Russia’s largest bank, Sberbank, has confirmed that it hired the consultancy of Tony Podesta, the elder brother of John Podesta who chaired Hillary Clinton’s presidential campaign, for lobbying its interests in the United States and proactively seeking the removal of various Obama-era sanctions, the press service of the Russian institution told TASS on Thursday. “The New York office of Sberbank CIB indeed hired Podesta Group. Engagement of external consultants is part of standard business practices for us,” Sberbank said. Previously, The Daily Caller reported that Tony Podesta was proactively lobbying for cancellation of a range of anti-Russian sanctions against the banking sector. In particular, he represented interests of Sberbank and was paid $170,000 for his efforts over a six-month period last year to seek to end one of the Obama administration’s economic sanctions against that country. Podesta, founder and chairman of the Podesta Group, is listed as a key lobbyist on behalf of Sberbank, according to Senate lobbying disclosure forms. His firm received more than $24 million in fees in 2016, much of it coming from foreign governments, according to the nonpartisan Center for Responsive Politics. Former President Barack Obama imposed the Russian sanctions following the break out in violence in east Ukraine in 2014.
This post was published at Zero Hedge on Mar 9, 2017.
As the U. S. House of Representative marks up Paul Ryan’s American Healthcare Act, the battle between the moderate and conservative factions of the Republican Party continues to mount behind the scenes all while opposition from a variety of advocacy groups is also growing. ‘This is what good, conservative health-care reform looks like,’ House Speaker Paul Ryan said Wednesday. ‘It is bold and long overdue. And it is us fulfilling our promises.’ Despite the public bickering, Republicans scored a victory early Thursday, pushing a measure through the House Ways and Means Committee repealing tax penalties on people who don’t buy insurance but otherwise progress on the bill has been slow. As the Wall Street Journal notes, Ryan and House Republicans have to thread a very fine needle on healthcare legislation that appeals to a sufficient number of conservatives to pass the House while not alienating the more moderate factions of the party in the Senate. House Republican leaders are under pressure to ease passage through the House by making changes that appease conservatives who want a more aggressive repeal of the ACA. Those changes risk further jeopardizing support in the Senate, where centrist Republicans have said they are concerned the proposal will cause too many people to lose coverage, particularly those with low incomes. Underscoring the Senate’s central role, a group of Republican governors representing states that expanded Medicaid under the existing law have largely given up on lobbying the House and instead are focusing their efforts on the Senate, according to two people familiar with their thinking.
This post was published at Zero Hedge on Mar 9, 2017.
The byline on this article is misleading — probably because of where it’s published. Salim Yusuf says new evidence fails to support many major diet recommendations. There is no such “new evidence.” Yusuf presented evidence that many of the most significant and impactful nutrition recommendations regarding dietary fats, salt, carbohydrates, and even vegetables are not supported by evidence. There was never evidence to support those “recommendations”; there was industry gaming, there was outright fraud (the “7 nations study”) and there was and still is lobbying by various organizations. The results from PURE will likely add fuel to the ongoing fiery debate over carbohydrates and fats. Yusuf displayed data showing that the incidence of cardiovascular disease in the PURE population increases as carbohydrate intake (as a percentage of total calories) rises.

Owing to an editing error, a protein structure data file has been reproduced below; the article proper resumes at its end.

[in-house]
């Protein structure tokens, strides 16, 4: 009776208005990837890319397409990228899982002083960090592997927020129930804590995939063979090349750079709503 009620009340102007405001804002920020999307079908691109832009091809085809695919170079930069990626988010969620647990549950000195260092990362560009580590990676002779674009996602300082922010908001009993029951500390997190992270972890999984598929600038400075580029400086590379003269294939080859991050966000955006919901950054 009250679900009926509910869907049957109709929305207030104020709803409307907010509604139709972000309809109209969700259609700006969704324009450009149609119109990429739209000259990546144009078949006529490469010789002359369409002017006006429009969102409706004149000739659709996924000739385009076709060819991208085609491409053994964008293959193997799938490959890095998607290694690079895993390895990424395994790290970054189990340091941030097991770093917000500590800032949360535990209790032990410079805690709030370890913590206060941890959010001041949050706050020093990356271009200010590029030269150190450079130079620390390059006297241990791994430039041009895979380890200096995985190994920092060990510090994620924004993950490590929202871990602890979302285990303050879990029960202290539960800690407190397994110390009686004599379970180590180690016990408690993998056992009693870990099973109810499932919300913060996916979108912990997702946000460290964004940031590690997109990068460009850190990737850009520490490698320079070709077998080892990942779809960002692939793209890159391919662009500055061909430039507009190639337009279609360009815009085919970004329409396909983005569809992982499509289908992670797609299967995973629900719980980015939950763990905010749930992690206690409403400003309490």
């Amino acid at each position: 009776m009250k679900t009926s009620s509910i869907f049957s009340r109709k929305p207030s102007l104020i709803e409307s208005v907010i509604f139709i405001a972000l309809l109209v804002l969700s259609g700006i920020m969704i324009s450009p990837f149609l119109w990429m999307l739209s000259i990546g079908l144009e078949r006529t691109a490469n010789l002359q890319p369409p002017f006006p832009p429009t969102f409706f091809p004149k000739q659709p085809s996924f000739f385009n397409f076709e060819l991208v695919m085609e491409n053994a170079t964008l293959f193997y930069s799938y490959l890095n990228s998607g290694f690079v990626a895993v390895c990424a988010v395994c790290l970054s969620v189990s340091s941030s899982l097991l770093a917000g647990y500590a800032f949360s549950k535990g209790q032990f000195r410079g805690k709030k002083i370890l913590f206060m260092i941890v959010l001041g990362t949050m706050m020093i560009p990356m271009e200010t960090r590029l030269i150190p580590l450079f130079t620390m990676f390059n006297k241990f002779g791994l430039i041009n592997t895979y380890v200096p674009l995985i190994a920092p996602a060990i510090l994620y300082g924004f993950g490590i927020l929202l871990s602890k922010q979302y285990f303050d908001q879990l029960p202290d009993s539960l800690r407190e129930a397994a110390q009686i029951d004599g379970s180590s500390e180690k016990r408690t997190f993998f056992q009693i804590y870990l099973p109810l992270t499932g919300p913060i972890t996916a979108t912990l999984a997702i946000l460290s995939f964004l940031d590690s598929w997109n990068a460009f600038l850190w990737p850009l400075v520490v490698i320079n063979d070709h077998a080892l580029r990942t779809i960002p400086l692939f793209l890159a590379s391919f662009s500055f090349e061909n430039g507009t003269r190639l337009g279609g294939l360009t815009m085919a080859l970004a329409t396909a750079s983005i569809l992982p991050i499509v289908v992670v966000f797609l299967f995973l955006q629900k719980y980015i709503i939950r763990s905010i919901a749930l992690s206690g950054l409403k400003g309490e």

A close look at the ’86 tax reform shows why tax reform may not get done this year. As BofAML’s Ethan Harris notes, “we are skeptical.” Significant tax reform creates winners and losers, which may make it hard to find a “coalition of the willing.” Via BofAML, Is it a done deal? By some accounts, tax reform is more or less a done deal. After all, Republicans control both the executive and legislative branches of government so reform could pass without one Democrat vote. In particular, Republicans can use the ‘reconciliation’ process to avoid a filibuster and pass a plan with just 51 votes in the Senate. House Republicans already have a specific plan and the President has already suggested a less fleshed out alternative. The leadership in the House is planning to focus first on repealing the Affordable Care Act (ACA), then writing the tax reform bill after the spring budget passes and enacting the plan by the August recess. We are skeptical: even with the Republican sweep last fall, tax reform could prove taxing. Any reform requires that some groups give up hard won tax breaks in exchange for lower rates. This creates a complex web of winners and losers, causing splits both across parties and within parties. Here, we draw nine history lessons from the 1986 tax reform. Nine reasons tax reform is tough #1 A proclivity for Swiss cheese: The US political system, with the strong influence of lobbyists, seems to have a natural tendency to add complications to the tax code. Loopholes had been steadily added to the tax system in the run-up to 1986 reform, and loopholes have been creeping back into the tax code ever since the reform. Also recall that the ’86 reform put the top rate at 28%, but it has since climbed back to 39.6%. Turning our ‘Swiss cheese’ tax system into ‘American cheese’ will likely be difficult.
This post was published at Zero Hedge on Feb 24, 2017.